The event finished at Melbourne’s Dallas Brooks Hall, the two ‘works’ Holden Torana ‘LJ’ XU-1’s first and second from Stewart McLeod third, McKay and Connelly seventh in the exotic Cologne Capri.

The car does not seem to have been rallied again but passed into the hands of Melbournes’ Graham ‘Tubby’ Ritter, a noted engineer/driver who mated the car with donor parts from the March 751 F5000 left in Australia by John Cannon, the engine, gearbox, suspension, and brakes all used in the cars conversion to a ‘Sports Sedan’, the March tub was attached to a VW transmission and sent to New Zealand to deal with the import duty issue which otherwise arose…

If memory serves the cars injected 5 litre Chev was later ‘twin-turboed’, if any reader knows of this RS2600’s ultimate destiny i am intrigued to know.

big_6184_N_Ritt_77

Ex McKay ‘Cologne Capri’ RS2600 after transformation into a ‘Sports Sedan’ by Graham Ritter in Melbourne. Sports Sedans in essence an unlimited Sedan class. Major mechanicals ex-John Cannon March F5000 car. 1977 Sandown Park. (oldracephotos)

1973 RCN cover

RCN’s January 1973 cover featured the ’72 Dulux Rally, cars featured the Bond Torana, Hermann 240Z and, hard to pick RS2600 night racing at Oran Park. (Stephen Dalton)

Moffats RS3100…

Alan Moffat made his name in Australia as one of our greatest touring car drivers but was born in Canada and emigrated to Australia with his father who was posted here for career reasons in the early 1960’s.

Moffat commenced racing in Australia in a Triumph TR3A and progressed to a Lotus Cortina bought from Team Lotus at the end of 1964, Moffat having worked with the team in the United States.

His racing of the Cortinas in both Australia and in the US is a story in itself, suffice it to say that at the end of 1967 he was competitive enough to be invited to join Ford’s KarKraft as a development driver.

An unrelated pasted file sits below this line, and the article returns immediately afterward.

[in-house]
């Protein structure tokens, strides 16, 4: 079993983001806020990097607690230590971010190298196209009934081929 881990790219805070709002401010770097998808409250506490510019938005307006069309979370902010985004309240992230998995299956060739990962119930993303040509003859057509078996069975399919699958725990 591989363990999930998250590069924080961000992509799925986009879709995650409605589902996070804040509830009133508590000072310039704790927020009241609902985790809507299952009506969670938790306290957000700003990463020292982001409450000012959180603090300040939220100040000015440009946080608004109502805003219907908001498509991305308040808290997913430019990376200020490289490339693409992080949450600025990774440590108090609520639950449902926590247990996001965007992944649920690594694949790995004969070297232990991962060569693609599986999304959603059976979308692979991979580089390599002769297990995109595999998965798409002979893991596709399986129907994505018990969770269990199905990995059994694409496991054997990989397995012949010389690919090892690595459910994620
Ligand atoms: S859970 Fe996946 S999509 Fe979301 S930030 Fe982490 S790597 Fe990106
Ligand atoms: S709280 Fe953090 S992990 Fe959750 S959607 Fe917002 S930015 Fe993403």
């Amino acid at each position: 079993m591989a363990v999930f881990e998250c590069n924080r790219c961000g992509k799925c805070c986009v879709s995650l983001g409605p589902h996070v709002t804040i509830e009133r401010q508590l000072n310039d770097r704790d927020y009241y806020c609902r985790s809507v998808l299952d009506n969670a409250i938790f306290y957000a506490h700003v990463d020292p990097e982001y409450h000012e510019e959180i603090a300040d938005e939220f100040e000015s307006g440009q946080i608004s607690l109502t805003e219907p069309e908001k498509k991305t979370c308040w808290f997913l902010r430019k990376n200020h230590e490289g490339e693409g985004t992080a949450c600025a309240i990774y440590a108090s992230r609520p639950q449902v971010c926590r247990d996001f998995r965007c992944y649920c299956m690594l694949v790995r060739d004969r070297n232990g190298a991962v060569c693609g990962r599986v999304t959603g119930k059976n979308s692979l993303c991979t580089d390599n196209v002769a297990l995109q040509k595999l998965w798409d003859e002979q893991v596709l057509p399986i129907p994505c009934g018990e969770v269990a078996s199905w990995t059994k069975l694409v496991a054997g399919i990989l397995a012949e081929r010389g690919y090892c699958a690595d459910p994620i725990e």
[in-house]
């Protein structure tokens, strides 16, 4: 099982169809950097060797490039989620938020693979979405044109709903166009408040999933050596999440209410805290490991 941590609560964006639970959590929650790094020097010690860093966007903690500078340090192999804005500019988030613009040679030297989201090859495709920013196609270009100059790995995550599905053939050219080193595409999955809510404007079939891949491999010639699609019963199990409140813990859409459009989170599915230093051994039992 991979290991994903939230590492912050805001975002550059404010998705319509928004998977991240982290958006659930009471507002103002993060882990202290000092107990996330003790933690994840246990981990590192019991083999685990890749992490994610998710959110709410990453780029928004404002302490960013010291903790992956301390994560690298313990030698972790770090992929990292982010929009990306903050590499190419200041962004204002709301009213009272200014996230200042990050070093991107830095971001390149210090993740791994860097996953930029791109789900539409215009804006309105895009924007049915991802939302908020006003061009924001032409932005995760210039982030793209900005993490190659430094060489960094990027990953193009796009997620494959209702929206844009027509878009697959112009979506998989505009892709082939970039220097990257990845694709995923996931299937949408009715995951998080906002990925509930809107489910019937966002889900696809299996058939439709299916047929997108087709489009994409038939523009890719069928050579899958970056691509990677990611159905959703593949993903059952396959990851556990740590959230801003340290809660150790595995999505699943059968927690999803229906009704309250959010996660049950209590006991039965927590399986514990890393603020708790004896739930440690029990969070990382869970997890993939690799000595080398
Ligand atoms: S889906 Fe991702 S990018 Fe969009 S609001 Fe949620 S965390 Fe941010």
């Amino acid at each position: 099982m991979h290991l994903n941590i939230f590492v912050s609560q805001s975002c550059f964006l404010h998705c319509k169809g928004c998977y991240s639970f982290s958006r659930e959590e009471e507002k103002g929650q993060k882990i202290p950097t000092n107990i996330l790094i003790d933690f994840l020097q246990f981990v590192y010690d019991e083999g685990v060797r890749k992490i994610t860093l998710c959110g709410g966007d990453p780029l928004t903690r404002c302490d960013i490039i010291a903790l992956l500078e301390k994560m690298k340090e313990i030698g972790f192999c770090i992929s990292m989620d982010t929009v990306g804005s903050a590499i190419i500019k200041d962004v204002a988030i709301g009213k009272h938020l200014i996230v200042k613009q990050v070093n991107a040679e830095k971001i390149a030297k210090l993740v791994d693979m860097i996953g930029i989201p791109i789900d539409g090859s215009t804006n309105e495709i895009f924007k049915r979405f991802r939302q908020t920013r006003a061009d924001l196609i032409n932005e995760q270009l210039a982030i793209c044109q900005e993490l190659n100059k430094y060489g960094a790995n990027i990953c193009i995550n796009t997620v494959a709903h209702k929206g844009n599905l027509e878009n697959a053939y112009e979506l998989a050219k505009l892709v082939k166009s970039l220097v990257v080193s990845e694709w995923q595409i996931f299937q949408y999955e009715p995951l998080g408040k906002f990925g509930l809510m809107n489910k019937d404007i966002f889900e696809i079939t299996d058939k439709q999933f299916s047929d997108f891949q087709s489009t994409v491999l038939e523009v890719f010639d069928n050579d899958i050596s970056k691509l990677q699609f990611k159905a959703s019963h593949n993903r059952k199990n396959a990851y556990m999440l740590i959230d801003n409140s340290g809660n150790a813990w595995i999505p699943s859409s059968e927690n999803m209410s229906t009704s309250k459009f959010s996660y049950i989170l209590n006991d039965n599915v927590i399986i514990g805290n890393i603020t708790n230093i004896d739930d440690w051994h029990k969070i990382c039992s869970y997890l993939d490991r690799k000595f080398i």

moffat lotus cortina texas

Moffat in his ex Allan Mann Racing Lotus Cortina contesting the TransAm race at Green Valley, Texas in 1967. Aussie Lotus Cortina exponent Jim McKeown was assisting Moffat at this stage. (Jerry Melton)

Ford was fully committed to the TransAm Series to promote its image. It was a hotbed of competition with Shelby American representing Ford. Allan co-drove the first two rounds (Daytona 24-Hours, Sebring 12-Hours) of the 1968 Trans Am, with Horst Kwech, the car did not finish either race.

He returned to Australia to work for Bob Jane after Jane purchased a genuine 1968 ex Shelby Trans Am Mustang, Allan returned to Detroit in early 1969 and met with Jack Passino, Ford Racing Director who organised a brand new 1969 Trans-Am Boss Mustang.

Moffat brought the car to Australia and with support from Coca-Cola in one of the first commercial deals of its type in here and raced the car as a professional becoming one of the most iconic car/driver combinations in Australia.

Moffat and the Trans Am won 101 of its 157 starts but ironically not the coveted Australian Touring Car Championship for which it was intended, ATCC rule changes forced the Mustang into the Sports Sedan category. The Mustang was competitive but with new rule freedoms during 1974 wins became fewer, against the mid engined cars now being developed. Moffat, to his eternal credit chose not to ‘hack the car about’, one of only 7 genuine factory 1969 Trans Ams’…but he needed a competitive mount to replace the famous car. His immaculate Ford connections secured one of the works Capri RS3100’s at the end of Fords successful 1974 European Touring car championship campaign…

This is a slightly truncated version of Mark Oastlers tremendous article about the car in ‘Shannons’ magazine…if you have a hankering for Touring Cars its worth signing up to the Shannons site just to get access to Oastlers’ excellent articles, http://www.shannons.com.au/club/